he had enjoyed in life, it would be clearly country at a time when the tuste of that that which should be an unanimous recogni- house had been rendered justly severe by its tion of his meritorious character. He did daily habit of hearing speakers such as the not anticipate any difference of opinion as world had never before witnessed. He bad to the propriety of their bestowing this mark therefore to incur great names on the one of their respect for the memory of a great hand, and unwarrantable expectations on the and good man; only it would be well that other. These were his difficulties, and he the decision of posterity should confirm it. overcame them all. He surpassed his friends' He need not remind the house, that the name expectations, and he made otbers bend to the of Gratian would occupy a great space on superiority of his genius, who had, perhaps, the page of bistory; for it would be con- formed a very different estimation of his nected with the greatest events of the last powers. (The hon. and learned gentleman century. Fertile as the British empire had here remarked, that he had felt himself been in great men during our days (as fertile called upon to allege these peculiarities of as it had been in any former period of our character and qualification in order to justify history,) Ireland bad undoubtedly contri. his address to the house-in order to show buted her full share of them. (Cheers.) But that the present case was beyond the ordinone of these, none of her mighty names, nary rule, and could establish no dangerous not even those of Burke and Wellington, precedent.) This great man died in the atwere more certain of honourable fame, or tempt to discharge his parliamentary duties. would descend with more glory to future He did not, indeed, die in that house, but he ages, than that of Grattan, (Loud cheering.) died in his progress to the discharge of those He (Sir J. Macintosh) had not touched, duties. He expired in the public service, saneither did he intend to touch, upon any crificing his life with the same willingness question which might have a tendency to and cheerfulness with which he had ever deprovoke political discussion; he meant no voted his exertions to the same cause. It allusion which should apply to any opi- was not for him to define what those services nions entertained by hon. gentlemen; but he and exertions were. He called on no man to might be allowed to observe, that those opi. remodel or to alter his former opinions relanions of his great public services, which had tive to that great measure which Mr. Grattan obtained for Mr. Grattan the gratitude of his was about once more to propose to them ; country in the year 1782, were totally dis- but he would only mention, that Mr. Grattan tinct from those which might be formed considered it in the same light as he had alupon other subsequent acts of his, and parti- ways done. Mr. Grattan risked his life to cularly as regarded the Union; for, what come into that house for the purpose of so ever those latter opinions might be, this at proposing it; because he believed that it least was certain—that no safe and lasting would be the means of healing the long-bleedunion could be formed between the two coun- ing wounds of his suffering country; of tries, till they met upon equal terms, and as establishing peace and harmony in a kingdom independent nations. What Mr. Grattan said, whose independence he had himself achieved; therefore, of the Union (which he trusted of transmitting to posterity, with the records might be lasting to eternity) was this--that, of her political, the history of her religious instead of receiving laws from England, the liberation; of vindicating the honour of the Irish members in this country would now Protestant religion; of wiping from it the take tueir full share and equal participation last stain that dimmed its purity, and of supof the duties of legislation, and of the con- porting the cause of religious liberty, whose duct of the affairs of both kingdoms. It re- spirit went forth in emancipated strength at sulted, therefore, that the reward which Mr. the Revolution, although its principle was Grattan had formerly received was equally long unknown to the reformers themselves. good and merited ; and that he was still There was one important circumstance in equally entitled to the approbation of his the case of Mr. Grattan which was well en. countrymen. If he might be permitted to titled to observation : his was a case without mention the circumstance, he would observe, alloy ; it was an unmixed example for the that there was one strong peculiarity in Mr. admiration of that house. The purity of his Grattan's parliamentary history, which was, life was the brightness of his glory. He was perhaps, not true of any other man who ever one of the few private men whose private sat in that house. He was the sole person, virtues were followed by public fame; he in the history of modern oratory, of whom was one of the few public men whose private it could be said, that he had obtained the virtues were to be cited as examples to those first class of eloquence in two parliaments, who would follow in bis public steps. He differing from each other in their opinions, was as eminent in his observance of all the tastes, habits, and prejudices,-- as much, duties of private life as he was heroic in the possibly as any two assemblies of different discharge of his public ones. Among those men nations. He was professedly the first orator of genius whom he had had the happiness of of his own country (of which, he would say, knowing, he had always found a certain dethat wit and humour sprang up there more gree of simplicity accompanying the possesspontaneously than in any other soil,) who sion of that splendid endowment. But, had done so much under such disadvantages as among all the men of genius he had known, he had to combat. He had come over to this he had never found such native grandeur of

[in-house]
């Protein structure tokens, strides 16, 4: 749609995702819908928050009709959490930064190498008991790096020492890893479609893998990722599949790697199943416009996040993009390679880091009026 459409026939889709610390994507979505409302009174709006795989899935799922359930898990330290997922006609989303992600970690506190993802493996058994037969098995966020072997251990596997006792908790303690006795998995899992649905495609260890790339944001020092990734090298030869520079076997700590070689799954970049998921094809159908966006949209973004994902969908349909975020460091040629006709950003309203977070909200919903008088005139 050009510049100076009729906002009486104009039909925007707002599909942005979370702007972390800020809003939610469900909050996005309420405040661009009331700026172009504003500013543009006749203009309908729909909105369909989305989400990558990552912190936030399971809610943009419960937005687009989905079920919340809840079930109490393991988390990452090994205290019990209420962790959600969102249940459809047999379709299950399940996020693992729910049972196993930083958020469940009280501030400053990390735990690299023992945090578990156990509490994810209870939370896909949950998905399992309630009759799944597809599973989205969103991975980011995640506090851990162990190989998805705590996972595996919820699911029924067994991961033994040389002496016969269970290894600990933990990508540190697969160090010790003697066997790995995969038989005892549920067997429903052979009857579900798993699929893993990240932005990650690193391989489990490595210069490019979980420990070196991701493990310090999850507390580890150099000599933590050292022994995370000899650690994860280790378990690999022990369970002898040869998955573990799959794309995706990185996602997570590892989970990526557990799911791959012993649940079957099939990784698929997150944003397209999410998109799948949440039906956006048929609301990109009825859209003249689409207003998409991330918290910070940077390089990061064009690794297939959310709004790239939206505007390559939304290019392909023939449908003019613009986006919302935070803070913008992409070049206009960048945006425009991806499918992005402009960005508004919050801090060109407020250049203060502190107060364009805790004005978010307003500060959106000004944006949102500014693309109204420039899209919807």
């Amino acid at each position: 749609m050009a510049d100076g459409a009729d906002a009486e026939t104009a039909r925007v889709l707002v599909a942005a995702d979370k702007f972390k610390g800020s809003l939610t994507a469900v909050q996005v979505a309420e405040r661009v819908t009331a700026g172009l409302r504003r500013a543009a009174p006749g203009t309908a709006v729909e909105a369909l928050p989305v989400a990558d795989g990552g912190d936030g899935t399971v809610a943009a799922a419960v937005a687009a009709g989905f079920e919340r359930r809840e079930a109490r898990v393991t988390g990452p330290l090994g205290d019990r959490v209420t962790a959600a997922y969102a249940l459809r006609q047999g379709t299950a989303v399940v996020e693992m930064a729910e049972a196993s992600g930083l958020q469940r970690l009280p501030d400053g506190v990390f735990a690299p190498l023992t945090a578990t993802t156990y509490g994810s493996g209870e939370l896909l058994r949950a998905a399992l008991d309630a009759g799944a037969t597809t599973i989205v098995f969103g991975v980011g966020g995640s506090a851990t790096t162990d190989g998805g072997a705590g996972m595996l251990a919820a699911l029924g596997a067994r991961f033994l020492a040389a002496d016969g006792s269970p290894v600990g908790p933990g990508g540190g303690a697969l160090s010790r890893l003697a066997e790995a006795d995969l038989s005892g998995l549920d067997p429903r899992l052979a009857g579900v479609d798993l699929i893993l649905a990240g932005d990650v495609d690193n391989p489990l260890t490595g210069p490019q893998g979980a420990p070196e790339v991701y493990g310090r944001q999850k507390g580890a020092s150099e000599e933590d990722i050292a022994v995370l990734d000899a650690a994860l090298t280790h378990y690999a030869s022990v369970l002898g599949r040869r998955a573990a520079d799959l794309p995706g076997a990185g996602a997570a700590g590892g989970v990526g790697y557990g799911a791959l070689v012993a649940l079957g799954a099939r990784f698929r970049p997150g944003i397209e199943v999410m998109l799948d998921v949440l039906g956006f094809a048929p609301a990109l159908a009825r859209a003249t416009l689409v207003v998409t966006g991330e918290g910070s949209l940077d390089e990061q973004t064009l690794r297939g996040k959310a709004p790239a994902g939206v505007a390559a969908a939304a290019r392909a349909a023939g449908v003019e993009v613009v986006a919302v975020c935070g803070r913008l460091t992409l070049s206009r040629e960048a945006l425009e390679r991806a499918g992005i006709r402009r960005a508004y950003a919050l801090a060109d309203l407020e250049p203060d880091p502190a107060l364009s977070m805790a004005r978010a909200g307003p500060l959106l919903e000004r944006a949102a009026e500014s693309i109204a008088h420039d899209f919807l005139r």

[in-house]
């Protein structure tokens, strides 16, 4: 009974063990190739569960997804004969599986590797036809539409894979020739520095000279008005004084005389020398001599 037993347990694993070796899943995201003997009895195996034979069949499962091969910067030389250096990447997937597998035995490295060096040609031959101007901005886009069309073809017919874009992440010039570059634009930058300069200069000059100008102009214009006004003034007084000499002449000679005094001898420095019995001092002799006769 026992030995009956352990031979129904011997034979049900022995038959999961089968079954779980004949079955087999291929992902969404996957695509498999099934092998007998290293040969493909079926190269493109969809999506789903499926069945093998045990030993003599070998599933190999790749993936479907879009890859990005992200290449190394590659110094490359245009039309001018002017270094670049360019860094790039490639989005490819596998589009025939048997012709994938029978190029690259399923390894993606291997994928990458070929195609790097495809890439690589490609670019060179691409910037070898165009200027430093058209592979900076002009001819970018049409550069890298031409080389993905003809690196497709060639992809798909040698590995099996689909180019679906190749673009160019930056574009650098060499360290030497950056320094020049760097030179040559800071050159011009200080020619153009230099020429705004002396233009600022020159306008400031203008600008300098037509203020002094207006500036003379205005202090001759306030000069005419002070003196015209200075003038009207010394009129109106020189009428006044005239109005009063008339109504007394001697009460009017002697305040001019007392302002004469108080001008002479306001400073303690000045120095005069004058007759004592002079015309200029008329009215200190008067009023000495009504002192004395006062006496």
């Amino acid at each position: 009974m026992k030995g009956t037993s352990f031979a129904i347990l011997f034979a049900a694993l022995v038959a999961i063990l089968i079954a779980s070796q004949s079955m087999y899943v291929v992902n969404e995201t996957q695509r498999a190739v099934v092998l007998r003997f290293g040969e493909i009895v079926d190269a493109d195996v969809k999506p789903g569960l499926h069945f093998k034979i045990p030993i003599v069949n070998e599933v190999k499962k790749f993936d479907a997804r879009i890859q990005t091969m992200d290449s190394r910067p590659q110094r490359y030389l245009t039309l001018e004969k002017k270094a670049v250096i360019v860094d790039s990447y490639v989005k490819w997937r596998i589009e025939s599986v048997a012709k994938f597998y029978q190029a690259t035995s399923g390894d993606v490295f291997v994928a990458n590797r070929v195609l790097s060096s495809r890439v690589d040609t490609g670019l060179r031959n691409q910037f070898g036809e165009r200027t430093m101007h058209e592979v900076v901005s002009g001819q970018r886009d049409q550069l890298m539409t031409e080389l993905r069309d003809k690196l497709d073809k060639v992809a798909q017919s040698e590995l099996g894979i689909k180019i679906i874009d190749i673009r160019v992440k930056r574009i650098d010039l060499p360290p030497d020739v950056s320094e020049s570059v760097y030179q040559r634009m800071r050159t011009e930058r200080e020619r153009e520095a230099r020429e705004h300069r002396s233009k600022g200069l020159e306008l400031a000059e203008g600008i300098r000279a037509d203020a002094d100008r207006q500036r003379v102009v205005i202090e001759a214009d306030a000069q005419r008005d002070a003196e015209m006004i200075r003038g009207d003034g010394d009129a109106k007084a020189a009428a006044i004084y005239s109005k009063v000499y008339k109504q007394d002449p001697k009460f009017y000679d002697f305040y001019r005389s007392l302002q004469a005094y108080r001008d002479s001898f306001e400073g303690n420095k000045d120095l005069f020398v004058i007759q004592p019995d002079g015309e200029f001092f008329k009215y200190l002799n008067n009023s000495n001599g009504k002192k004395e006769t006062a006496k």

[ocr errors]